Front view of the restored pillars of the West Gateway from the left, Sanchi Tope
Photographer: Dayal, Deen
Medium: Photographic print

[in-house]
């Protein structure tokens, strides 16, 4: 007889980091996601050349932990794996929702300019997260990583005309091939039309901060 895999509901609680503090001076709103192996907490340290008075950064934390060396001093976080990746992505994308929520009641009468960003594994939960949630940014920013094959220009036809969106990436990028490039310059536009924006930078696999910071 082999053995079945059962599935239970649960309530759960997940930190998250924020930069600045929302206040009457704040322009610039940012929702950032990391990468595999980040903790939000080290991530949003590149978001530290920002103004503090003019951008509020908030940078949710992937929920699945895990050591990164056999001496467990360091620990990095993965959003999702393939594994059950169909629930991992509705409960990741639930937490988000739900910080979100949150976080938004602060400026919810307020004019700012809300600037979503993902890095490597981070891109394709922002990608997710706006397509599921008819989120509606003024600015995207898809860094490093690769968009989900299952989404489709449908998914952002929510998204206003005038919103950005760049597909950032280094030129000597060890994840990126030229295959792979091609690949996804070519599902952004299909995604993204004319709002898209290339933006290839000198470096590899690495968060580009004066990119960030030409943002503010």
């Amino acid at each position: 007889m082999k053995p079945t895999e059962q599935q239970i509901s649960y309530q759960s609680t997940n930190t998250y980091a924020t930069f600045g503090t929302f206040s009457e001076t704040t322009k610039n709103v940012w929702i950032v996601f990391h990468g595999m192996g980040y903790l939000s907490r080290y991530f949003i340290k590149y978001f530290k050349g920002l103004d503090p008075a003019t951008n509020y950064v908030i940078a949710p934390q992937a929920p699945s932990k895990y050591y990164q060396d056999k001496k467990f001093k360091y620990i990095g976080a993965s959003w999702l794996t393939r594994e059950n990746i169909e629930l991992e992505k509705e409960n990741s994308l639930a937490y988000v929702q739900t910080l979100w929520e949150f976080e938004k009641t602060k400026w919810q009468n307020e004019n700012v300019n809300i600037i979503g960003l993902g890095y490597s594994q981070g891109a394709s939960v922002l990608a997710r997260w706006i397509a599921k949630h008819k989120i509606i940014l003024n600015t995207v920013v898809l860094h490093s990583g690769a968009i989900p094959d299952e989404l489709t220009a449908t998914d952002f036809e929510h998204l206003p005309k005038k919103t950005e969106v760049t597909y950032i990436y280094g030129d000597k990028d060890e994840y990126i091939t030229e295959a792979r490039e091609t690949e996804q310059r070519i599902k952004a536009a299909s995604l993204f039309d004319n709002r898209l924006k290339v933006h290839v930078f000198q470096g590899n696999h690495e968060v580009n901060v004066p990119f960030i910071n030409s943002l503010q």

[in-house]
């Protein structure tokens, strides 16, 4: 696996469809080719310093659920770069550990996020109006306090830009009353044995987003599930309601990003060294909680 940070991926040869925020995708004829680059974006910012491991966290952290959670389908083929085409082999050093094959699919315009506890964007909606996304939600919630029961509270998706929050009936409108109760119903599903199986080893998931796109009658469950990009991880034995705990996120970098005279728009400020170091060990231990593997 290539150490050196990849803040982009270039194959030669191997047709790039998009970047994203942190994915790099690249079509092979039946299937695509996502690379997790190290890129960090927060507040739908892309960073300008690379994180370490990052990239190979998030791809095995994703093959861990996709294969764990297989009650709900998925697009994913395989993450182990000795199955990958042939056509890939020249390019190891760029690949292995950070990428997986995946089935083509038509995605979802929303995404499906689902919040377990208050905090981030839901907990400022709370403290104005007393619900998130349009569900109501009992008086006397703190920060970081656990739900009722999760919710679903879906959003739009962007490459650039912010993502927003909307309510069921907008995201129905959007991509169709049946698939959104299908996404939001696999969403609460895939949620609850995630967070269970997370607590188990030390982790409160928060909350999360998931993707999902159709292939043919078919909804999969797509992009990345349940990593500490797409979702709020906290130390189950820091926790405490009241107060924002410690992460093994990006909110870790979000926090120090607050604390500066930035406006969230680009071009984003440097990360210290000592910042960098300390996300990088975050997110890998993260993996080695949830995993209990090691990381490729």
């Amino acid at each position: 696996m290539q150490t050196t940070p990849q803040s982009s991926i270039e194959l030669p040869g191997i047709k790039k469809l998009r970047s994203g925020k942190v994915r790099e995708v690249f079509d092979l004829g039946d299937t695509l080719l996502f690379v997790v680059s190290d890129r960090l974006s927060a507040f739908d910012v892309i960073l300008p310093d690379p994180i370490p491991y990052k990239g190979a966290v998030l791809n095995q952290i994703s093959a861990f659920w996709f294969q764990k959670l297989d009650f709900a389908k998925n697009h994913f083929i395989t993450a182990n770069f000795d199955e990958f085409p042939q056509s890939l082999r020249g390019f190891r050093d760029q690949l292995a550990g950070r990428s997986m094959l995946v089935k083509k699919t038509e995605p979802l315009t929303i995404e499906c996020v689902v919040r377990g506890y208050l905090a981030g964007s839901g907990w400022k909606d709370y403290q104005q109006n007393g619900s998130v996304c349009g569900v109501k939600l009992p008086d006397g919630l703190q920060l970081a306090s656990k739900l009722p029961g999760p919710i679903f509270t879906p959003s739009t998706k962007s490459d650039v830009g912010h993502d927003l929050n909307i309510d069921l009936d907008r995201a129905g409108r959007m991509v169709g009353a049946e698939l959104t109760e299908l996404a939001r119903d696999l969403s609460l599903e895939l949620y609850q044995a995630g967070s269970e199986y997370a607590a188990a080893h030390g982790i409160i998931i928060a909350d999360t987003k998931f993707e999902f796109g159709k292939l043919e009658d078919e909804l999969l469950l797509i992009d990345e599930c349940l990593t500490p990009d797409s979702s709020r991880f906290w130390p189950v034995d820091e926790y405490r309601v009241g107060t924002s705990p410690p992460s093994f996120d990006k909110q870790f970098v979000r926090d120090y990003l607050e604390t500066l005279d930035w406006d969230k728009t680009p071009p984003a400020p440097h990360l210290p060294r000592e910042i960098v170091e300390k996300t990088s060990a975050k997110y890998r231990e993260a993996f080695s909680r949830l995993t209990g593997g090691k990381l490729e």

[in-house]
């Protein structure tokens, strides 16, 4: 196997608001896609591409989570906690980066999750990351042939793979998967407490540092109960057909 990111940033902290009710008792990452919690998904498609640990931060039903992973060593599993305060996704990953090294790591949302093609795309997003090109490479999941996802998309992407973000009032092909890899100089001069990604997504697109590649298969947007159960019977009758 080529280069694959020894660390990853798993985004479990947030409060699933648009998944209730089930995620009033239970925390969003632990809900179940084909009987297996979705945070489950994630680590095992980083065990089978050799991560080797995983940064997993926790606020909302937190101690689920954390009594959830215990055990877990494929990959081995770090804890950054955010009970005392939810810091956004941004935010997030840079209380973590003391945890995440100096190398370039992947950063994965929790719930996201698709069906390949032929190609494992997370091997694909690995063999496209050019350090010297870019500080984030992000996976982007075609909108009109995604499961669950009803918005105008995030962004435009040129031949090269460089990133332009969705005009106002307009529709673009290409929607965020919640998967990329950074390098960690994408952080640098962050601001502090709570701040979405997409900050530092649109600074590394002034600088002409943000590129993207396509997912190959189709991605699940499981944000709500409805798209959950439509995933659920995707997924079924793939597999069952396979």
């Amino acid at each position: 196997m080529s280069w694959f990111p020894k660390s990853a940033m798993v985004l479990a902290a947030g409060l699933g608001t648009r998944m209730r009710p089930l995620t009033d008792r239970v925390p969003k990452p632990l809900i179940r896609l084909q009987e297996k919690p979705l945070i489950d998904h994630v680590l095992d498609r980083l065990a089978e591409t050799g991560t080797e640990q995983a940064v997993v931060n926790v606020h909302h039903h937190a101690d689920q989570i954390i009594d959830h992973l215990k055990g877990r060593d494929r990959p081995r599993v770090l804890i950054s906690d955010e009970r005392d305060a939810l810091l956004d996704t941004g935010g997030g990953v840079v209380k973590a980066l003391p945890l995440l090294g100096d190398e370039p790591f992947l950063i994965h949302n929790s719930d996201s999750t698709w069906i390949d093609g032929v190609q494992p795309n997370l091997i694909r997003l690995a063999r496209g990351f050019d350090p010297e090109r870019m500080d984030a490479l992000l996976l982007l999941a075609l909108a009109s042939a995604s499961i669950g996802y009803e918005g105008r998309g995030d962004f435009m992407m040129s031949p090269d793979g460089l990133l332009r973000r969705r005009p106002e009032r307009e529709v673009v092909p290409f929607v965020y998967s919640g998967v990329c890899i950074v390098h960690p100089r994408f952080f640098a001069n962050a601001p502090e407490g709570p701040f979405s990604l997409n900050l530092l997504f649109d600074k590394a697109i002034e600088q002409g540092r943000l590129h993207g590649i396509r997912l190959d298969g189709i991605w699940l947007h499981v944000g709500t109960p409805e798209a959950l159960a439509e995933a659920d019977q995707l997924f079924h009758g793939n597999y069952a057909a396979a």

Photograph of the restored pillars of the West Gateway of the stupa of Sanchi in Madhya Pradesh, taken by Deen Dayal around 1883, from the Archaeological Survey of India. Sanchi is one of the most important Buddhist sites in India for the variety of monuments and the relief sculptures on the railings and toranas, or gateways. The structures date from the 3rd century BC until the 7th century AD. The Great Stupa of Sanchi was built in the Shunga era (c.185-75 BC). It consists of a large hemispherical dome which was built over an already existing stupa ascribed to the 3rd century BC at the time of the Buddhist emperor Ashoka Maurya. Four elaborately carved gateways were also added to the stupa during the 1st century BC. The Western Gateway consists of two square posts crowned with a group of four pot-bellied dwarfs which support a triple architrave with scrolled ends. The gateway is completely covered with sculptures depicting various episodes of the life of Buddha Sakhyamuni.